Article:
Wed Aug 19, 2020 6:16 am
He reclined in her arms not with relaxation or ease, but with the stone-hard tension present in the bodies of terrified children: muscles so tight they carved new pathways in the underside of his skin, teeth clenched so violently they might as well have been carved from iron. That word was the only one he gave her, the name of that place. And while his eyes still remained in his skull, they certainly no longer remained in this world. Toward the sky they stared with aimless intent, as if the Black Oil had stolen every morsel of sense from them, torn out the presence of man and human and left him a husk as empty as a drained wineksin.
But his teeth, the three in the front, were no longer silver.
That invader had fled him, leaving barely a heartbeat, barely a mind to speak of.
She cried out, and he was deaf to it. The world, however, was not: the ashes seemed to swirl harder, the snow more fiercely, and the fire roared with more vigor and anger. More of the moon was visible than the sun, now, and shadows — wherever shadows still had the capacity to hide — stretched on as evening leaned inevitably over the burning landscape.
Wed Aug 19, 2020 11:23 am
Oh no no no…
Her scream dwindled to a rusty cough that hunched her double over him, Her brow resting on his belly, until she collapsed shaking, gasping for breath and only getting more rotten smoke. Better than she deserved for the foolishness of wasting her breath screaming when there was no one to call for help and precious little good air to begin with. The pulse in the side of his stiff, bristly neck was thready but present, even though by now her own heart raced so that she could be mistaking hers for his.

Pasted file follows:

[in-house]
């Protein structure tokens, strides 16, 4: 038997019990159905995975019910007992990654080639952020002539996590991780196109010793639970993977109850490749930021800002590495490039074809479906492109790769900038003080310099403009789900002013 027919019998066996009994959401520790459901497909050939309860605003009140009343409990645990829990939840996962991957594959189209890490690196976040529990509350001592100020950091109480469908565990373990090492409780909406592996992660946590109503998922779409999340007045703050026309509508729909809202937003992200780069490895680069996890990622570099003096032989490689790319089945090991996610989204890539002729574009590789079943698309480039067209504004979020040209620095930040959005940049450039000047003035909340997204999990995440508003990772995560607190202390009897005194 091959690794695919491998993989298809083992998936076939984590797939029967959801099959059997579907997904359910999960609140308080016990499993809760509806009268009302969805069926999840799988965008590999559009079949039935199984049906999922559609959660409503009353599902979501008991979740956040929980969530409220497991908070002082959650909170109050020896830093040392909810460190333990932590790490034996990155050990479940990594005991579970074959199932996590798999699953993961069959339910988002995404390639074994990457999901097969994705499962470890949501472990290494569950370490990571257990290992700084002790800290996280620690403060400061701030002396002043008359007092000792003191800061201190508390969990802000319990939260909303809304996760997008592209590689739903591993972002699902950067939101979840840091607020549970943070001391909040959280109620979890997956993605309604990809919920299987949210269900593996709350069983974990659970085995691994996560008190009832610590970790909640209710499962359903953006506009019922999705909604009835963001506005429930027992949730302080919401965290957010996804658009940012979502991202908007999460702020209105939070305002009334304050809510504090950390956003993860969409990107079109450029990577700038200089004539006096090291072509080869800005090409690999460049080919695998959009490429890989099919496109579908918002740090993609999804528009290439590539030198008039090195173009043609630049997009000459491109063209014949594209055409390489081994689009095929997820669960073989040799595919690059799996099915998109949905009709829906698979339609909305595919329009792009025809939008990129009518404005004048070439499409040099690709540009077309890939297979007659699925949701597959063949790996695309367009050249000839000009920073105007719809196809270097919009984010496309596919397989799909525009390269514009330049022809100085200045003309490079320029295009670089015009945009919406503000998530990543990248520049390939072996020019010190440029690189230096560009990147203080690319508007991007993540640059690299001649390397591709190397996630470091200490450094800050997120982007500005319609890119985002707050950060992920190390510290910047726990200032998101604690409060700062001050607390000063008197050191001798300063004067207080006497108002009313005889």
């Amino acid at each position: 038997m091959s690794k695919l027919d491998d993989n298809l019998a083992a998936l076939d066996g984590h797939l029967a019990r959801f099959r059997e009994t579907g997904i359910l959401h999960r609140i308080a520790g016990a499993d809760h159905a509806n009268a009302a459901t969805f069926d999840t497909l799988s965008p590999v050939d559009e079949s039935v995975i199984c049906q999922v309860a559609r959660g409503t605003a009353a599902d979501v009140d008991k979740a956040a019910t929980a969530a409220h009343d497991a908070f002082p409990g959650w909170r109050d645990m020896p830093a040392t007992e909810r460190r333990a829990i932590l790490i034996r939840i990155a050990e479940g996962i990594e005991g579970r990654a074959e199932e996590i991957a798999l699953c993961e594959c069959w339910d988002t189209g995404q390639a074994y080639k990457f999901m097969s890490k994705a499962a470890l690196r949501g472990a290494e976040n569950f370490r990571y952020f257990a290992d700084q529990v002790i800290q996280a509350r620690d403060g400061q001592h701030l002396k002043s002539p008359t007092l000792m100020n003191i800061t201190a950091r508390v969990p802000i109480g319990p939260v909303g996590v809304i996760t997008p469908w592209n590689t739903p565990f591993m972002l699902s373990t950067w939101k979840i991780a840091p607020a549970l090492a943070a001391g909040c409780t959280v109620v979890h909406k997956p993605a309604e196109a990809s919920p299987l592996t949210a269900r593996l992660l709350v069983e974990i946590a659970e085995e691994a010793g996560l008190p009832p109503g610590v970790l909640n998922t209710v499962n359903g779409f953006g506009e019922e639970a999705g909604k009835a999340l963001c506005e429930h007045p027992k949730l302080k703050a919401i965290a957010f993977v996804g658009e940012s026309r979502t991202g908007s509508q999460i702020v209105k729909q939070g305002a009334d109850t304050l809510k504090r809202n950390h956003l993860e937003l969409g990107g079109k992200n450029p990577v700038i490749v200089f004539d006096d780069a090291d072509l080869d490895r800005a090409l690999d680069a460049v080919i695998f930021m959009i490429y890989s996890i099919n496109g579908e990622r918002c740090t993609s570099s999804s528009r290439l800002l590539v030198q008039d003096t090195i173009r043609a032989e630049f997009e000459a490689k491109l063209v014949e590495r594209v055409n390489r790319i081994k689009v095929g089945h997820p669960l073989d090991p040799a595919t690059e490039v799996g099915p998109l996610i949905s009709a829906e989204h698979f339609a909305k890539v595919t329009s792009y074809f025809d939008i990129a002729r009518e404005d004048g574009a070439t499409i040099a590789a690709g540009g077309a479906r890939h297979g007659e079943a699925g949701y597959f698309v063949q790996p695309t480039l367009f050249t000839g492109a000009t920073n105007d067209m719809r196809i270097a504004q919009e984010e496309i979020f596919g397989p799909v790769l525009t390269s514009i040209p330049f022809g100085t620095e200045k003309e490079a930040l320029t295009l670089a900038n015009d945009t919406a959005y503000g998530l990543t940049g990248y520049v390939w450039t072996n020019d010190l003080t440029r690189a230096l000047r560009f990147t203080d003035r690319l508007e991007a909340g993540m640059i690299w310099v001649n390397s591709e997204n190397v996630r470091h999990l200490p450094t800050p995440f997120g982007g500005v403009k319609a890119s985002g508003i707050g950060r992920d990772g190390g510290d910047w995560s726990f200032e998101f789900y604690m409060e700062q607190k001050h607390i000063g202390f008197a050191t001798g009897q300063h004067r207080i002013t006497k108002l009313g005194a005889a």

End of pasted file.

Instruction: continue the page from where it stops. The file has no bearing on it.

She shuffled until she worked a knee out from under her. Bracing her weight on a foot, it wobbled, but held.
Laying hands under the man’s arms, she braced herself and heaved. The first yank dragged claws across her shoulders and she had to let him drop as she found herself trapped on hands and knees, muscles trembling and oily sweat beading on her upper lip in the middle of a snowstorm. In the time it took to collect herself, she had a sudden, perfect vision: rolling him into the lake with her foot, ice cracking beneath him and the dark water swallowing him up, gone for good.
The second time she managed to drag him up to her shoulder, biting her lips against another scream as the edge of his belt scraped open a blister, sweat salt on raw flesh. His weight nearly collapsed them when she finally got both feet beneath her.
An there were a single cell in his addled head from which she could squeeze an answer, then he would answer.
One step, her foot shoving aside a blanket of soot-blackened snow.
Then another, pausing to heft the old man higher when he slipped down her back.
Another step. Another pause to catch her breath.
If she thought about what she was doing, she would not be able to do it at all.
Another shuffling step, dragging her burden along the lake’s edge toward the Dagger.